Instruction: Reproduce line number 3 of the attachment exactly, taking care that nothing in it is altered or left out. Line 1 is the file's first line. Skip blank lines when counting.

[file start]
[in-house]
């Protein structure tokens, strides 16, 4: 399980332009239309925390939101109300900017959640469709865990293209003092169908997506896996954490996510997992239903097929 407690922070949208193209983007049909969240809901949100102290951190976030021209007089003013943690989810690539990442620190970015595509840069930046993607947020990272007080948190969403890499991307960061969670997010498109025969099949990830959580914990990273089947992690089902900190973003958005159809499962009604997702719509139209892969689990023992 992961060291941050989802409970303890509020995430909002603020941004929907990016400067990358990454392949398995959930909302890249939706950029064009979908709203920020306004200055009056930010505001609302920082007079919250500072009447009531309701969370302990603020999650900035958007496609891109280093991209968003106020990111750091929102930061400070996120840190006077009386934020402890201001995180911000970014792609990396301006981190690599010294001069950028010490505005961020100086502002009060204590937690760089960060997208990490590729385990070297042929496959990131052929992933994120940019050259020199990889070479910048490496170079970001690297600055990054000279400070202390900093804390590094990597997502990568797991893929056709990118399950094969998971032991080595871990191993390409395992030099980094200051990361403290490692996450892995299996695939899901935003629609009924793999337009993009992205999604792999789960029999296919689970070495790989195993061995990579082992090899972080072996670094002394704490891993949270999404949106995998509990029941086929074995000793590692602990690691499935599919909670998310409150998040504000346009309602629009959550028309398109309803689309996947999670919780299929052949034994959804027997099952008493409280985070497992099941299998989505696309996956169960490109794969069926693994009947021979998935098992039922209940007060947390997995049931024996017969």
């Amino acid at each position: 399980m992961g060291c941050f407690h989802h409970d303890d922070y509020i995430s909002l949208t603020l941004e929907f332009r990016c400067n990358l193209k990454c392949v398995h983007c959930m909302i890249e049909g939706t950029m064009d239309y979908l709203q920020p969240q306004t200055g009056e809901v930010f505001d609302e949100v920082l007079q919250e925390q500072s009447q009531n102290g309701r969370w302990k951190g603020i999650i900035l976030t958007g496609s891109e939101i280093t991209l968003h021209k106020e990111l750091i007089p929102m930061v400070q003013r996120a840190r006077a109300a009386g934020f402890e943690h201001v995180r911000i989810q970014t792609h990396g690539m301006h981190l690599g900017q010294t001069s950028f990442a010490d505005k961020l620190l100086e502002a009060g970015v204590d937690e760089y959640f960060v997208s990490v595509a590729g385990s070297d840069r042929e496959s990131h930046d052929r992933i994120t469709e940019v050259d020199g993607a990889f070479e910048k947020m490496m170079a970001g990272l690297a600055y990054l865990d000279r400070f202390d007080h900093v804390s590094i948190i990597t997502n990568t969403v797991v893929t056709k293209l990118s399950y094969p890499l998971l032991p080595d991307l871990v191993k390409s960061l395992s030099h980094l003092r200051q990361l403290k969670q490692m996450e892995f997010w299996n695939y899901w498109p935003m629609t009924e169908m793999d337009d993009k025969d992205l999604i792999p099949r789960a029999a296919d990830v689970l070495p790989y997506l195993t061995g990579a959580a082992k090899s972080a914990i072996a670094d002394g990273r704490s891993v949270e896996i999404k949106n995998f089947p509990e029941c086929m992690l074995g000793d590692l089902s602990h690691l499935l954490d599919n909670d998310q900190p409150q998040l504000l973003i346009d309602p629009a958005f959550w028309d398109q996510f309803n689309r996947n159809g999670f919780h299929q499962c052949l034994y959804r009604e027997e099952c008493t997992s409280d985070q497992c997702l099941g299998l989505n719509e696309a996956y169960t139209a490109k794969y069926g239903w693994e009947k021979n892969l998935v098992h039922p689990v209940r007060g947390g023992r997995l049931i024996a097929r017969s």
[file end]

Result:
């Amino acid at each position: 399980m992961g060291c941050f407690h989802h409970d303890d922070y509020i995430s909002l949208t603020l941004e929907f332009r990016c400067n990358l193209k990454c392949v398995h983007c959930m909302i890249e049909g939706t950029m064009d239309y979908l709203q920020p969240q306004t200055g009056e809901v930010f505001d609302e949100v920082l007079q919250e925390q500072s009447q009531n102290g309701r969370w302990k951190g603020i999650i900035l976030t958007g496609s891109e939101i280093t991209l968003h021209k106020e990111l750091i007089p929102m930061v400070q003013r996120a840190r006077a109300a009386g934020f402890e943690h201001v995180r911000i989810q970014t792609h990396g690539m301006h981190l690599g900017q010294t001069s950028f990442a010490d505005k961020l620190l100086e502002a009060g970015v204590d937690e760089y959640f960060v997208s990490v595509a590729g385990s070297d840069r042929e496959s990131h930046d052929r992933i994120t469709e940019v050259d020199g993607a990889f070479e910048k947020m490496m170079a970001g990272l690297a600055y990054l865990d000279r400070f202390d007080h900093v804390s590094i948190i990597t997502n990568t969403v797991v893929t056709k293209l990118s399950y094969p890499l998971l032991p080595d991307l871990v191993k390409s960061l395992s030099h980094l003092r200051q990361l403290k969670q490692m996450e892995f997010w299996n695939y899901w498109p935003m629609t009924e169908m793999d337009d993009k025969d992205l999604i792999p099949r789960a029999a296919d990830v689970l070495p790989y997506l195993t061995g990579a959580a082992k090899s972080a914990i072996a670094d002394g990273r704490s891993v949270e896996i999404k949106n995998f089947p509990e029941c086929m992690l074995g000793d590692l089902s602990h690691l499935l954490d599919n909670d998310q900190p409150q998040l504000l973003i346009d309602p629009a958005f959550w028309d398109q996510f309803n689309r996947n159809g999670f919780h299929q499962c052949l034994y959804r009604e027997e099952c008493t997992s409280d985070q497992c997702l099941g299998l989505n719509e696309a996956y169960t139209a490109k794969y069926g239903w693994e009947k021979n892969l998935v098992h039922p689990v209940r007060g947390g023992r997995l049931i024996a097929r017969s």